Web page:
Felix Contreras

Felix Contreras is co-host of Alt.Latino, NPR's web-based program about Latin Alternative music and Latino culture. It features music as well as interviews with many of the most well-known Latino musicians, actors, film makers and writers.

Previously, Contreras was a producer and reporter for NPR's Arts Desk and covered, among other stories and projects: a series reported from Mexico introducing the then-new musical movement called Latin Alternative; a series of stories on the financial challenges facing aging jazz musicians; and helped produce NPR's award winning series 50 Great Voices.

He once stood on the stage of the legendary jazz club The Village Vanguard after interviewing the club's owner and swears he felt the spirits of Coltrane and Monk walking through the room.

Contreras is a recovering television journalist who has worked for both NBC and Univision. He's also a part-time musician who plays Afro-Cuban percussion with various jazz and Latin bands.

Sometimes albums speak for themselves and other times hearing from the artists themselves helps us appreciate the nuances of motivation and influence. The Kansas City based band Making Movies certainly makes music that stands on it's own. Its 2017 album I Am Another You was a finely crafted collection of stories that reflected on the immigrant experience encased in a spectacular musical landscape.

What are the holidays without Charlie Brown?

Nowadays, the quietly elegant and celebratory recordings by pianist Vince Guaraldi have become as much a part of the holidays as the sound of unwrapping presents. And every year we are treated to at least one interpretation of that classic Charlie Brown Christmas soundtrack by one of the pianists on NPR's A Jazz Piano Christmas. This year is no exception.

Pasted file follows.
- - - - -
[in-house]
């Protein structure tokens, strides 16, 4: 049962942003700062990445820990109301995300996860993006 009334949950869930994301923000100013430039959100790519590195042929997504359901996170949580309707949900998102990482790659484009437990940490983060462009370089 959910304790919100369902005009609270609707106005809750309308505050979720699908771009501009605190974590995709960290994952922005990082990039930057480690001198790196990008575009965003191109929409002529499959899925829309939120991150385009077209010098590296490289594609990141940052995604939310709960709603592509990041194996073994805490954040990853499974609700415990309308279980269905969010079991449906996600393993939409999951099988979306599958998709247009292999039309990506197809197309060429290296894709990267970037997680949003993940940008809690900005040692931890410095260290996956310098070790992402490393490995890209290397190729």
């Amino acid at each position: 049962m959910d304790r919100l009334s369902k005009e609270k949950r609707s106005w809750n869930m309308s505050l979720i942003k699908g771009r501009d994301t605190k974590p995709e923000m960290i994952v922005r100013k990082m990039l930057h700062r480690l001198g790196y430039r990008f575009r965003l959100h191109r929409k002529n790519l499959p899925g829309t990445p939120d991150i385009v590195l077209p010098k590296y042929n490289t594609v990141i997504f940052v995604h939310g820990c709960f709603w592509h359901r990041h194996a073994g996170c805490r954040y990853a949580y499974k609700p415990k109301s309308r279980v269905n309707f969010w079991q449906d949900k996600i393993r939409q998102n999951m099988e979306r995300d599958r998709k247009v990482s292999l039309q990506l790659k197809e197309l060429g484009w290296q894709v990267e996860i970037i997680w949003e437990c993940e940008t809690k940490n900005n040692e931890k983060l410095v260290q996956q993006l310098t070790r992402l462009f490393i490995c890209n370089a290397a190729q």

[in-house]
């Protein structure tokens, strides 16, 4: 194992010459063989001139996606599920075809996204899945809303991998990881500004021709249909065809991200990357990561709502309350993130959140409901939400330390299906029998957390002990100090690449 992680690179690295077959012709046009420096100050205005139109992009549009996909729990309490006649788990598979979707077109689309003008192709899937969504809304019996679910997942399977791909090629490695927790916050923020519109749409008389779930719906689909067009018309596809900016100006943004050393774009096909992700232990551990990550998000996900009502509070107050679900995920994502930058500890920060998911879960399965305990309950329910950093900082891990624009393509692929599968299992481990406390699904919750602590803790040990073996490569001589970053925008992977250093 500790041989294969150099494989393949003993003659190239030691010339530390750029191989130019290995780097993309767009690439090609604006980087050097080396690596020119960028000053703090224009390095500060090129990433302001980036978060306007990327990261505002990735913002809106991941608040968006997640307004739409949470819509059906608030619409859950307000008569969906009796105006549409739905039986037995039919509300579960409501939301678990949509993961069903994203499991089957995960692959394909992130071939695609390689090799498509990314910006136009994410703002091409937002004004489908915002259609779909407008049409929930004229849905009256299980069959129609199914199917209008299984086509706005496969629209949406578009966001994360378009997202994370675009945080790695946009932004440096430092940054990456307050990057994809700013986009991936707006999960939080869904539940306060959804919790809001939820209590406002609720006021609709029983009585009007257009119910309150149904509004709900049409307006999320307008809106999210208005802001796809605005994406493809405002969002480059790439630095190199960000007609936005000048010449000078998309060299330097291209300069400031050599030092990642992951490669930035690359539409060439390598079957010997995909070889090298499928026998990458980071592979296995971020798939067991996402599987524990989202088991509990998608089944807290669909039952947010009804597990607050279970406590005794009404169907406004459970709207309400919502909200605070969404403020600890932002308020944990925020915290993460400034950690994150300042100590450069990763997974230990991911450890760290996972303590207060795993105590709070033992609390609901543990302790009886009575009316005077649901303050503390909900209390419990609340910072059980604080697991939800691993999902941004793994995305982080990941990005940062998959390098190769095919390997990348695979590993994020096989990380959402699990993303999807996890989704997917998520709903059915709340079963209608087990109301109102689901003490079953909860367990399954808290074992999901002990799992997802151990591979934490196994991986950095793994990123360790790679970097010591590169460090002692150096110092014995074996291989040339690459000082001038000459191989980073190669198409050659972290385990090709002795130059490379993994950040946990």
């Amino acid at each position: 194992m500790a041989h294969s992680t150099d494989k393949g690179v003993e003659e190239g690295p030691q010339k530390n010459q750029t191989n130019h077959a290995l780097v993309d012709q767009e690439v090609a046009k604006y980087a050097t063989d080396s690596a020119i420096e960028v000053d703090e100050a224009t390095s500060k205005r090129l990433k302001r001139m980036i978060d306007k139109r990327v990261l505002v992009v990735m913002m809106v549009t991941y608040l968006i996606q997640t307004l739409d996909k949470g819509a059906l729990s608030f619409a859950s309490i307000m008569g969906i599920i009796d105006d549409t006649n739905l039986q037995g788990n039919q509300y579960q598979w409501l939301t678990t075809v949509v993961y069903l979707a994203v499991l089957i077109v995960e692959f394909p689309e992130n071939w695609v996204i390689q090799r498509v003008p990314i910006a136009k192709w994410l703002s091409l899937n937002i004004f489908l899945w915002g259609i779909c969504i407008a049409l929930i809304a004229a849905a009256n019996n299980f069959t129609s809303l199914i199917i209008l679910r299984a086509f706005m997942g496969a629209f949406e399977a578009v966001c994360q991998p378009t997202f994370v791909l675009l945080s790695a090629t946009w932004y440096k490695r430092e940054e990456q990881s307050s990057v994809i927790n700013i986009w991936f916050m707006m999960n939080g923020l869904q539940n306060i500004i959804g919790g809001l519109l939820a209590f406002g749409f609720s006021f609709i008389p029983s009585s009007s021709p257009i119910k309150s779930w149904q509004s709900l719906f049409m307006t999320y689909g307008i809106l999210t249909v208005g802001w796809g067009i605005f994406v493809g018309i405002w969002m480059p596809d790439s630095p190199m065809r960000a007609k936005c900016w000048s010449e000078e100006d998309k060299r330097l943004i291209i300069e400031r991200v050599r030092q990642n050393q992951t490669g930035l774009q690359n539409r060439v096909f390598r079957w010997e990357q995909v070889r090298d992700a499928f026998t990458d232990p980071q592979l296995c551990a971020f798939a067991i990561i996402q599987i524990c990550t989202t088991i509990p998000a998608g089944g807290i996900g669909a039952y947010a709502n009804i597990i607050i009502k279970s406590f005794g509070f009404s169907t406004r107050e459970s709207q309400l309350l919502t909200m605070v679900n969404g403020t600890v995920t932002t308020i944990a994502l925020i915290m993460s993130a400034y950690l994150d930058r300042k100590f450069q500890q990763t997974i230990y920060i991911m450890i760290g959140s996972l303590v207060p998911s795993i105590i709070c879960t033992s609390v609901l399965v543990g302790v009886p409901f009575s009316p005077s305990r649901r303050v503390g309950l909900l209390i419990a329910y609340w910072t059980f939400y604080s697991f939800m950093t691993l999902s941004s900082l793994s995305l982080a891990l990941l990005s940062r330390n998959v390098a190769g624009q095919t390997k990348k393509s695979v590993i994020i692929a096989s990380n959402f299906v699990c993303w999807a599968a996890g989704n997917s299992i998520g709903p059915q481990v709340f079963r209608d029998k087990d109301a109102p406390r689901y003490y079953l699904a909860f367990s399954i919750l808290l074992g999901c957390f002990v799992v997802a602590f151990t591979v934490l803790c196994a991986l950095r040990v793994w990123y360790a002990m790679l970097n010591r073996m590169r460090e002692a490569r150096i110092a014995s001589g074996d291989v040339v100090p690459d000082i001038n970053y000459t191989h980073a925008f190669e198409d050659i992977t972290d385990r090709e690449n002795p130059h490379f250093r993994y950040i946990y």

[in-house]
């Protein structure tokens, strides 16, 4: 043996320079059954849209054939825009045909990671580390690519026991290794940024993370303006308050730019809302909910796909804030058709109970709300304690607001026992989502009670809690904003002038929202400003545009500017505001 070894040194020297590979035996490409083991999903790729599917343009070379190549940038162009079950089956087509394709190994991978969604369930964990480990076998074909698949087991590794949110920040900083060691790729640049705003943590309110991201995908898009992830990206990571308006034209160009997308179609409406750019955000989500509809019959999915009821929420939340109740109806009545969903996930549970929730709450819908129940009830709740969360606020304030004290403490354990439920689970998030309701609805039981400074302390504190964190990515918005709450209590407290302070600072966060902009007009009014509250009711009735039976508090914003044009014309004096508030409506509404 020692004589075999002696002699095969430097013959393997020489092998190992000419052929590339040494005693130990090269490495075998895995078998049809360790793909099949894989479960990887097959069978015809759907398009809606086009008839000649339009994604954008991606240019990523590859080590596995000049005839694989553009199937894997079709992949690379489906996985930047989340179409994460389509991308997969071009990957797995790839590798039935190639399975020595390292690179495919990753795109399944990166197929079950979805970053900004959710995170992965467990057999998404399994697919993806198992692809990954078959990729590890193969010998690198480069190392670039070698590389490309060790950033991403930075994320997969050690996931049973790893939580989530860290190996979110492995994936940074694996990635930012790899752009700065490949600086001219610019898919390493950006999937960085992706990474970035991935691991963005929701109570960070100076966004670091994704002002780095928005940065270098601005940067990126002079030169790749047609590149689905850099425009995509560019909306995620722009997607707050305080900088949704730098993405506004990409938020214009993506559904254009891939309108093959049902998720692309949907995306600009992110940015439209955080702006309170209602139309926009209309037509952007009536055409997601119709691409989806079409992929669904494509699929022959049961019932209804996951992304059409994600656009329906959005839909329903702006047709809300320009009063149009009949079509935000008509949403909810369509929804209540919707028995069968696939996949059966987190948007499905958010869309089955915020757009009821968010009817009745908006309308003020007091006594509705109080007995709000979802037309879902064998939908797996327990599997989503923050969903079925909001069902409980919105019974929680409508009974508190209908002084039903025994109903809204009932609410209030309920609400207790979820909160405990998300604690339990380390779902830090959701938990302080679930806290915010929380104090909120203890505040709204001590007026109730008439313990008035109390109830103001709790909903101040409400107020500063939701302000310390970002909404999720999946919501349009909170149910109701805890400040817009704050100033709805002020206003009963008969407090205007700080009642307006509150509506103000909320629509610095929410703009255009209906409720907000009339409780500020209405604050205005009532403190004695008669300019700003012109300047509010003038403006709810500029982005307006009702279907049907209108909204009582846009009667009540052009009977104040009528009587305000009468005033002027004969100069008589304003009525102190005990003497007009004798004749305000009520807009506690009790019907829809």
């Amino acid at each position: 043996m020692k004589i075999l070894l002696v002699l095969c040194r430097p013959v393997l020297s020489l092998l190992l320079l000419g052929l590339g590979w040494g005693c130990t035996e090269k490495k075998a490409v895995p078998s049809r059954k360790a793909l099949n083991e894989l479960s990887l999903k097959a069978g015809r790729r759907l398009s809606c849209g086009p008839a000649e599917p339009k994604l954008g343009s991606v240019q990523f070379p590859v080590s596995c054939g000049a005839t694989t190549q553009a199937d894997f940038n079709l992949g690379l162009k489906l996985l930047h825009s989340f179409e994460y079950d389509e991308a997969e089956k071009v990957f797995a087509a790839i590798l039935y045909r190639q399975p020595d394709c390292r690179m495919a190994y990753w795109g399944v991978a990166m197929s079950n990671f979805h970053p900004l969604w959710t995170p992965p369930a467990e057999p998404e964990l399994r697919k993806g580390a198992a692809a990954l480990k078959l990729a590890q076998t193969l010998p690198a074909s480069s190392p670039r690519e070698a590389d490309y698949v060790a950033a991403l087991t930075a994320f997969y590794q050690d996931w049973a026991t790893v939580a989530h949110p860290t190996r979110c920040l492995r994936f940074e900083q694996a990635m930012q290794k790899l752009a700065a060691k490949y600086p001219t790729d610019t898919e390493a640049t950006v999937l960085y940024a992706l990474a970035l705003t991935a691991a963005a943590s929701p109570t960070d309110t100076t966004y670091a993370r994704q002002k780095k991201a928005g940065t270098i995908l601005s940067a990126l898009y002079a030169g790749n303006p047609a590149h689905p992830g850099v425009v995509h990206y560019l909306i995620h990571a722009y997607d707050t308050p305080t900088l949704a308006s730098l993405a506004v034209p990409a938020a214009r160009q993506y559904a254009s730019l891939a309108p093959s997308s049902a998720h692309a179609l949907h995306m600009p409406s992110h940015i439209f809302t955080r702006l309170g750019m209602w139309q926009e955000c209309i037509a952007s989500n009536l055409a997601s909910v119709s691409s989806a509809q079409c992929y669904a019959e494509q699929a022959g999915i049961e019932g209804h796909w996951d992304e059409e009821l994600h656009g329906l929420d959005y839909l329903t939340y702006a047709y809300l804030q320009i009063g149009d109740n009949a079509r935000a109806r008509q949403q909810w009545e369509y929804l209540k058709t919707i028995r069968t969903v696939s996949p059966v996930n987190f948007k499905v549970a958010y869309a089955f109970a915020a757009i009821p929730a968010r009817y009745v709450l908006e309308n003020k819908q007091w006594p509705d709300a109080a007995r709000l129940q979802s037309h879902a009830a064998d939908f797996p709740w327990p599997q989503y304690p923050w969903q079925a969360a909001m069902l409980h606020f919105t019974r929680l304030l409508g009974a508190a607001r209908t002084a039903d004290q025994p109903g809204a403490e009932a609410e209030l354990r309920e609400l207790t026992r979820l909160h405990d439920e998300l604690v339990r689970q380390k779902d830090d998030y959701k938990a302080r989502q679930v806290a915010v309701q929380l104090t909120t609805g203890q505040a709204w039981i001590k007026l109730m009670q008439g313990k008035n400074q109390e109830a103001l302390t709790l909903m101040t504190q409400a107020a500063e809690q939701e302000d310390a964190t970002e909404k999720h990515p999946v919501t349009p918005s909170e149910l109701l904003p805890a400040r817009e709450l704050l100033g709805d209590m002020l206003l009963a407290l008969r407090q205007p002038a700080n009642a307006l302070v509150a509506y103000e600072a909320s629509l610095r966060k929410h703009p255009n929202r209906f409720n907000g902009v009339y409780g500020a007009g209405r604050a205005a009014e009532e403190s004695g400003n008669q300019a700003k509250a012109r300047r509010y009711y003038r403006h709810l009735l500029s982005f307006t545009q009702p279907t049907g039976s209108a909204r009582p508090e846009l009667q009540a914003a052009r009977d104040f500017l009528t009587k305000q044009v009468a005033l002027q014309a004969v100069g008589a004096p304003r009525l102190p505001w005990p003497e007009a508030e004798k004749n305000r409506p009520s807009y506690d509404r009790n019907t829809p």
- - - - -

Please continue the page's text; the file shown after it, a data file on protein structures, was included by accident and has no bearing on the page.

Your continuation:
During one of my first visits to New York in the early '80s, I was invited to a "private party." I was told not tell anyone about it or even reveal where it would be. So — of course — I went, intrigued by the clandestine, members-only vibe.

It was held in a dinky basement somewhere on the Lower East Side, where some guy had set up his home stereo in a corner while drinks were sold in small plastic cups for five bucks (cash only). There was a killer mix of disco (the '80s, remember?) and tracks like Led Zepplin's "Kashmir."

The following is an Encore presentation of a program that originally aired on December 17, 2015.

Enjoy!

Holiday music is typically a love-it-or-hate-it sort of thing. I'm a fan — my favorite is Vince Guaraldi's A Charlie Brown Christmas — and I even I'll admit that musicians don't have many options for putting a new spin on holiday classics.

Then along came Gaby Moreno and her band.

For someone from my generation, which grew up with the sound, it is a complete joy to see younger artists embrace soul music in such creative ways. Equally thrilling is to witness the genre's influence in Latin America and how it has been interpreted by the region's vocalists, whose first language may not have been English.

Three years ago, I was putting together an episode of Alt.Latino that featured some of the contestants of the Tiny Desk Contest. When I clicked on the video for Bay Area vocalist Diana Gameros, I was immediately transfixed and life seemed to stop all around me.

The "Despacito" phenomenon continues with this morning's announcement of the 2018 Grammy nominations. However, while it was the original Luis Fonsi and Daddy Yankee version that won big at the Latin Grammys, it was the Justin Bieber remix that got nods this morning for record of the year, song of the year and best pop duo/group performance.